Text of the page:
It was great to see Wiley have a solid final game in college as he moves on to what will hopefully be a long and successful NFL career as a tight end who can make catches, pick up yards after the catch, and be a plus blocker.
The Defense: It was bad. It was very bad. The TCU defense let up 62 points on Saturday (seven were from the pick-six). Oklahoma is a very good football team with a potent offense but 62 points is awful. The Sooners could do whatever they wanted on offense. Gavin Sawchuk averaged 5.9 yards per carry on his way to 130 yards and three touchdowns on the ground. Dillon Gabriel averaged over ten yards per pass attempt.
Not ten yards per completion. Ten yards per ATTEMPT. The Frogs could not stop the big play as Oklahoma had completions of 59, 53, and 50 yards along with runs of 41 and 40 yards. While TCU did have two sacks, that stat feels a little misleading as it pertains to the Frogs’ pass rush because Gabriel had plenty of time to throw all game. TCU did try to blitz but had no success, largely due to the fact that their blitzes were wildly uncreative. Almost every time a TCU linebacker walked up the line before the snap, that player blitzed in the gap they were lined up in. There was no disguising where the pressure was coming from.
TCU also didn’t run any stunts. The Frogs simply relied on players beating one one-on-one pass protection to get pressure. TCU doesn’t have the personnel this year for this to be a viable strategy to begin with but even if they did have the personnel, why wouldn’t you want to make it easier on your pass rushers and disguise pressure or create confusion with stunts? One argument would be that you can’t defend the run as well when you run stunts but TCU wasn’t defending the run well even without the stunts. OU rushed for over 200 yards on Friday, its not like the lack of stunts was causing OU to be one-dimensional.
TCU coaches have said defensive struggles have come from youth at defensive line. This is partially true because the Frogs lost their two starters at defensive end from last year, but moving forward it is hard to see why high-profile defensive line recruits would want to play in a system where they rarely have a chance to truly rush the passer since TCU only plays three down lineman.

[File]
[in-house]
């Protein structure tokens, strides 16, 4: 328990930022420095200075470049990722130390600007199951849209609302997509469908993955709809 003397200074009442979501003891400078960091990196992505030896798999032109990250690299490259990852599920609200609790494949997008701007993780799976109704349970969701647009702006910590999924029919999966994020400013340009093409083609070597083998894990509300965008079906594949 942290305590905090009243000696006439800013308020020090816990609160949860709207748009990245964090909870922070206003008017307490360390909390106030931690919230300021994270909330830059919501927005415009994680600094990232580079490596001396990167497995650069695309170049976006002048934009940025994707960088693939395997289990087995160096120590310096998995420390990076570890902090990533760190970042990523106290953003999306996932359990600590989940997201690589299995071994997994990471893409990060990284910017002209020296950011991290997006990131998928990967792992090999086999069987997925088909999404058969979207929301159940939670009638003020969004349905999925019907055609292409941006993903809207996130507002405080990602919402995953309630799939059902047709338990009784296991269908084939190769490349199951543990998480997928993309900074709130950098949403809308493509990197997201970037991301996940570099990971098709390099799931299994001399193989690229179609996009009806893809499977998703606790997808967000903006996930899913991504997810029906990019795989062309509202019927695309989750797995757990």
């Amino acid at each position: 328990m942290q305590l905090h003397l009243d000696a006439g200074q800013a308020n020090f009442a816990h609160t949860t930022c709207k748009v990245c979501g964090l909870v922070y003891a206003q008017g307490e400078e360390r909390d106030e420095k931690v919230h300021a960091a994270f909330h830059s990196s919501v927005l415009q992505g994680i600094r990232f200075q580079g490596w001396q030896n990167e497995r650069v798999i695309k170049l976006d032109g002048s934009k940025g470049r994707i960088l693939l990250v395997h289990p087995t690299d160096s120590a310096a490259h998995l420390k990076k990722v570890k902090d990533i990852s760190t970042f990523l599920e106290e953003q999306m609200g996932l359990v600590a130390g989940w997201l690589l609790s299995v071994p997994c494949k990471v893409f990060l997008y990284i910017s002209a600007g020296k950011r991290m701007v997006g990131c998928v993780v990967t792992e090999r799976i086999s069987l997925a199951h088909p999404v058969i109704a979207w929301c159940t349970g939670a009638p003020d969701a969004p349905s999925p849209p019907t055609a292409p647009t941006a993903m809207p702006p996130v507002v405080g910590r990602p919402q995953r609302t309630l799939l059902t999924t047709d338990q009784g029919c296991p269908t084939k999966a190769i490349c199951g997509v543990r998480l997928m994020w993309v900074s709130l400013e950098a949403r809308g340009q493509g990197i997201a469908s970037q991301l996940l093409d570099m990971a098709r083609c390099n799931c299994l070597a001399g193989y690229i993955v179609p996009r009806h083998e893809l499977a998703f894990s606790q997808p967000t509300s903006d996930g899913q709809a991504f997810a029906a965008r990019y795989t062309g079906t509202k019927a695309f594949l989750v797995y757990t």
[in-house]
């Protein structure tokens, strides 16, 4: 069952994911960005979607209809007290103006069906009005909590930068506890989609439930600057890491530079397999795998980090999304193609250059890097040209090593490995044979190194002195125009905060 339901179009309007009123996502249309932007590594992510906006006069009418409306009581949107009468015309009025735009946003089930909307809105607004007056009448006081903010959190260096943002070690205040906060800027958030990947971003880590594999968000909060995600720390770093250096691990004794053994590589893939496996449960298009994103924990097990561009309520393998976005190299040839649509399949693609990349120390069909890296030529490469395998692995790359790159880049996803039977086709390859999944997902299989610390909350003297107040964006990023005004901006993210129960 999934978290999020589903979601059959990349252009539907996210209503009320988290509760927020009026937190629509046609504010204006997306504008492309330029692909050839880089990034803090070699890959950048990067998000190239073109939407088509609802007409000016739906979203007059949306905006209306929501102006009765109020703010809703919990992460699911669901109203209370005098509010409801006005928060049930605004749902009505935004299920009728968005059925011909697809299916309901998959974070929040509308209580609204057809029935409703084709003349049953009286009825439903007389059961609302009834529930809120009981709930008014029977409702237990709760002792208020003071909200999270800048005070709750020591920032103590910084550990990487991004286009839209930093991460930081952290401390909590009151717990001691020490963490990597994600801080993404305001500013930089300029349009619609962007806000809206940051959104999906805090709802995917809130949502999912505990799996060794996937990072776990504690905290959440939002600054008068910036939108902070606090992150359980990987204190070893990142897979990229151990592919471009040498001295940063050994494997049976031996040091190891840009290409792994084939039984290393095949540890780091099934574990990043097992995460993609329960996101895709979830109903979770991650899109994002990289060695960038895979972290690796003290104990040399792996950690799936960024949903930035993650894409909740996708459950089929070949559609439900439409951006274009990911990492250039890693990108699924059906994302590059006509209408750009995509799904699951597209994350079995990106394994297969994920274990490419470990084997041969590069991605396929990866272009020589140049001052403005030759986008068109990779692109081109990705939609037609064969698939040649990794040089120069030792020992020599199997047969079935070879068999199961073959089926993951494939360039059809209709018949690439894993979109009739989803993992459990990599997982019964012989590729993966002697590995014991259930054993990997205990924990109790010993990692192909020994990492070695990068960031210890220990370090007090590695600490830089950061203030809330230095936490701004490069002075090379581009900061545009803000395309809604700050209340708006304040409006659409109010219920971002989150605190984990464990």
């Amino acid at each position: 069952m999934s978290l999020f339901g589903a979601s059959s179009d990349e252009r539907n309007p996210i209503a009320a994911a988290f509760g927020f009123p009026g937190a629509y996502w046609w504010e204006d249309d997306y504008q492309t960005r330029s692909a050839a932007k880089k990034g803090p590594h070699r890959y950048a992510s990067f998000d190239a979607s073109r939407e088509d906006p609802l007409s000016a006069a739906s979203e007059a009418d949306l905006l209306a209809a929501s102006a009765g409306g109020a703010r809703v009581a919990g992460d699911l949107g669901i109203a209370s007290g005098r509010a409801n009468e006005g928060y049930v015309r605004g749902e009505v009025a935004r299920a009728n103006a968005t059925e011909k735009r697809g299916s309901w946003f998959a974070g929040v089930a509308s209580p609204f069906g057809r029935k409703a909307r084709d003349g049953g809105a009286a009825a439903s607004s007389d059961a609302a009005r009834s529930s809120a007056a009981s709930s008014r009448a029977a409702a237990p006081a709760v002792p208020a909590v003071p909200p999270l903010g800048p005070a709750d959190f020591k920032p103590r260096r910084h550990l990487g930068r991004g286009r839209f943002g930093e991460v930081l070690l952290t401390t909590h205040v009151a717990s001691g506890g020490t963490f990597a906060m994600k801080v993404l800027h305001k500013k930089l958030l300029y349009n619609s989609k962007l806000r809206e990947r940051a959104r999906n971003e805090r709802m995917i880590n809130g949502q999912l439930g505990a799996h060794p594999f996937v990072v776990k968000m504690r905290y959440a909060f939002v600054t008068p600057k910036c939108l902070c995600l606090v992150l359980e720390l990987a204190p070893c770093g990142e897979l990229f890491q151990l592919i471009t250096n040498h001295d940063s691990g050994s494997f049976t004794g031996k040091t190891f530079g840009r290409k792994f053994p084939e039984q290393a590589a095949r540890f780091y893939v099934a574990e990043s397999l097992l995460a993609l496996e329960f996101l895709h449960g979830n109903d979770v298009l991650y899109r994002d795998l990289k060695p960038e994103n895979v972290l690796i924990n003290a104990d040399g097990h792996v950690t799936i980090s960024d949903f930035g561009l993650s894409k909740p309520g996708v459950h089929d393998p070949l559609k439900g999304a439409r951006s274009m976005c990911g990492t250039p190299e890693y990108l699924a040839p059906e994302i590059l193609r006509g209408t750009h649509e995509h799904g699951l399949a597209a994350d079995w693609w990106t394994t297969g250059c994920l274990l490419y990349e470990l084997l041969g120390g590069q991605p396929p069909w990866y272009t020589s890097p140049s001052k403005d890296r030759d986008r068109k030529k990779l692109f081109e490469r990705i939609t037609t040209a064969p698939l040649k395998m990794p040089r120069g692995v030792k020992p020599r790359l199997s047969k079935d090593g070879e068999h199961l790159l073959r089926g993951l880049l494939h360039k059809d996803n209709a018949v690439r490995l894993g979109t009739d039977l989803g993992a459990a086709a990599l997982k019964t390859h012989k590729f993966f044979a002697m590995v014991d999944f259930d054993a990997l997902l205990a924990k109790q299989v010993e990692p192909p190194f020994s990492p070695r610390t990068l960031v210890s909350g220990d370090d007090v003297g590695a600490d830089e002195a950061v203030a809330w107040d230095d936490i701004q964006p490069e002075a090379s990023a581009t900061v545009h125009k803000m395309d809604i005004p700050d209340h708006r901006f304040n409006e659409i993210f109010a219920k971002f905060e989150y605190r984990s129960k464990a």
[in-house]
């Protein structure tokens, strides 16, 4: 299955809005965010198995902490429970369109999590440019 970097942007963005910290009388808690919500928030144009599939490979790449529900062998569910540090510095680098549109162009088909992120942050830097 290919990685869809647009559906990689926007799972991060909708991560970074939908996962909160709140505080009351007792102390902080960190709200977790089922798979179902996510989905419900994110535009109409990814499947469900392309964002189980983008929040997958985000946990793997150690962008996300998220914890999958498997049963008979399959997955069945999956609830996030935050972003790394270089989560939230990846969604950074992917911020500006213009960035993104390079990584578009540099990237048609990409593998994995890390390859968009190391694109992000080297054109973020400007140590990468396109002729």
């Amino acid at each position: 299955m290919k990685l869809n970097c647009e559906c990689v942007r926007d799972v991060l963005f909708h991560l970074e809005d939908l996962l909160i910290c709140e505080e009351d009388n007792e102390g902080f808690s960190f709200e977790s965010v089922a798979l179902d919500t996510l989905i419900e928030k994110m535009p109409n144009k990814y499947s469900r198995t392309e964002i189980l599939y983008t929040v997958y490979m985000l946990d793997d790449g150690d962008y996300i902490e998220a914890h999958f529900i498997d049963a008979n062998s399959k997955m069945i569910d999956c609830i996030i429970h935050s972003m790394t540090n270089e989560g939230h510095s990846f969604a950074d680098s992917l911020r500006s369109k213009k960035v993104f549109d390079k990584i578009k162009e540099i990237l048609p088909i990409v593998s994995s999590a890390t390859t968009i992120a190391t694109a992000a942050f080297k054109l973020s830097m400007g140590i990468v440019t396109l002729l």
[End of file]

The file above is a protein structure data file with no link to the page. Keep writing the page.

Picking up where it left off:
Additionally, OU was the latest TCU opponent to recognize that the Frogs play quarters coverage a vast majority of the time and take advantage of that. Deep posts were not defended well by the TCU secondary once again. Drake Stoops ate TCU alive on underneath routes because TCU’s safeties were so far off the ball, they couldn’t come down to defend him. This was an abysmal defensive performance all around especially when considering the high expectations that were placed on this unit that returned seven starters from a year ago.
Special Teams: Special teams were once again an issue for the Frogs. The Frogs tried their first fake punt of the season and it failed miserably. TCU again tried to return kicks with no success, averaging just 21 yards on kick returns due in large part to struggles in blocking. Major Everhart did a good return of 32 yards along with a facemask penalty against OU so I will give him credit for that.
I think Everhart can be a very good return man as he is an explosive athlete with breakaway speed and the ability to force missed tackles, but the Frogs have just not done enough blocking-wise this season to warrant trying to return kicks as opposed to just taking touchbacks. TCU also missed an extra point early in the game. What was supposed to be an area of strength this season has been a consistent issue for the Frogs this year.
Penalties: Yet again the Frogs committed more penalties and gave up more penalty yardage than their opponent. Winning close games is dependent on not making avoidable mistakes and TCU has consistently shot themselves in the foot with avoidable penalties this year.
Play of the Game:
Finding creative ways to get Emani Bailey the ball in the red zone? I like it.